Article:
• Ensure that you have diabetes medical supplies on hand and have access to refills in the event that you are quarantined. 
    • Have your doctor’s phone numbers (including how to reach them at night and on weekends or holidays) ready in case you encounter these symptoms: vomiting or diarrhea for more than six hours; shortness of breath; a fever that won’t go away after a couple of days; large levels of ketones; and inability to keep food or liquid down and are experiencing hypoglycemia.
    • For children, call a doctor if they: have trouble breathing or exhibit blue lips; won’t eat or drink; experience severe ear pain (this may indicate an ear infection); and are much more sleepy than usual.  
    • If you end up at the emergency room, it is vital that you mention that you or your loved one has T1D, and have an ID bracelet prominently displayed.

Preparing for the Hospital

  • When should I go to the hospital?
    • For Diabetic Ketoacidosis (DKA):
    • For COVID-19:
      • With COVID-19, physicians urge you to seek help if you have trouble breathing, persistent pain or pressure in the chest, new confusion or inability to arouse or have bluish lips or face.
      • The overall risk of dying in the hospital from COVID-19 among people with T1D is very low, however, one study found that this risk is higher for people with T1D (3.5 times higher) compared to people without diabetes. So be vigilant about keeping your blood-sugar levels in a normal range, as increased blood-sugar levels correspond with poorer health outcomes for those who contract COVID-19.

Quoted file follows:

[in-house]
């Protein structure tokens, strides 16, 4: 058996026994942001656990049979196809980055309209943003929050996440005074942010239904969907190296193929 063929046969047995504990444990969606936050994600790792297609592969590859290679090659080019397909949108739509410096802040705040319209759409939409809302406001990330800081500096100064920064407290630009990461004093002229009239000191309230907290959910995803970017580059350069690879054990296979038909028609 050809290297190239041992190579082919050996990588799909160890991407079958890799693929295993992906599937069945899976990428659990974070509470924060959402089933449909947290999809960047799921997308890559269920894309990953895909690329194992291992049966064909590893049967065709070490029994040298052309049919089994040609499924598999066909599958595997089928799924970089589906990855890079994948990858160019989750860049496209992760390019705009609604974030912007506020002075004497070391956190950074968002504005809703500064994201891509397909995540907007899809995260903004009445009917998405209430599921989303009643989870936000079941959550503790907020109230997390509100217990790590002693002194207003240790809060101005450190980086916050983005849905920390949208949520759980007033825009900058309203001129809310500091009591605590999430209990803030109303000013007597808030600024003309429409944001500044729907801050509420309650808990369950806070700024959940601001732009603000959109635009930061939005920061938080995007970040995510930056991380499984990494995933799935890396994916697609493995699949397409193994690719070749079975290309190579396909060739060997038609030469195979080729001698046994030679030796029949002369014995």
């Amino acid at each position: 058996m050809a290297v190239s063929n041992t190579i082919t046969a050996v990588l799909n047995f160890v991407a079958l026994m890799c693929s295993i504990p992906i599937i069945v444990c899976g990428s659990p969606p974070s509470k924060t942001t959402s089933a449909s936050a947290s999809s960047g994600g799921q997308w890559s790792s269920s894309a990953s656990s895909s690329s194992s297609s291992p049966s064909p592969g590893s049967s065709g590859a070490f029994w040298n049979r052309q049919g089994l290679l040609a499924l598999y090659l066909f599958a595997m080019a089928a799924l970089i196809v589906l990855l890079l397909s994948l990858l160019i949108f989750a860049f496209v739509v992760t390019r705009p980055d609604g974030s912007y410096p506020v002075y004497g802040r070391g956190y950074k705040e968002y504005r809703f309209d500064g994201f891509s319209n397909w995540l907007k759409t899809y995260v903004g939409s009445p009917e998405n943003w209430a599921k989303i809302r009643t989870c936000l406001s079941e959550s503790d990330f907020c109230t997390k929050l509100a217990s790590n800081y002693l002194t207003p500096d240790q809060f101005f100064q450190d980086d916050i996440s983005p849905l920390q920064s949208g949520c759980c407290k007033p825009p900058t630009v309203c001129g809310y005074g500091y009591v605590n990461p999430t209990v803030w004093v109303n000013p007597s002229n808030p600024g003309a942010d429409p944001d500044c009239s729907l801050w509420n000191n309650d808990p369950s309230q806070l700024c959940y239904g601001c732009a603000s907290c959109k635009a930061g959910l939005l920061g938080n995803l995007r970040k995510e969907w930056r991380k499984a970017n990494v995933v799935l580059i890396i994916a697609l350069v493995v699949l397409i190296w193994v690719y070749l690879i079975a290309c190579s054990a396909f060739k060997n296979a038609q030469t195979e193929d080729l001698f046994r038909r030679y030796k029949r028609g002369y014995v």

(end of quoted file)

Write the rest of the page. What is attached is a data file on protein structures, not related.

• What should I do before I go to the hospital?
    • Contact your personal physician and have them call ahead of your arrival to ensure staff know that you have T1D, the medical issue you are going to the hospital for and your arrival time.
    • Ensure they know if you are on a continuous glucose monitor (CGM), insulin pump and/or hybrid closed-loop system.
    • Pack a bag with two weeks of T1D supplies.
  • Hospital Protocols vary and some may not allow the use of your own supplies and T1D technology, but experts advise that you bring your own supplies and be prepared to rely on them if possible.
    • If you have one, take your CGM, as this allows medical staff to quickly and frequently check your levels. Know that hospital policies vary, but during the pandemic, many hospitals are welcoming personal CGMs.
    • All insulin pens, needles and back-up pens.
    • Syringes are typically available, but, if permitted, you may feel more comfortable using what you are accustomed to.
    • Many hospitals do not carry all types of insulin, so if you would prefer not to change, bring your own.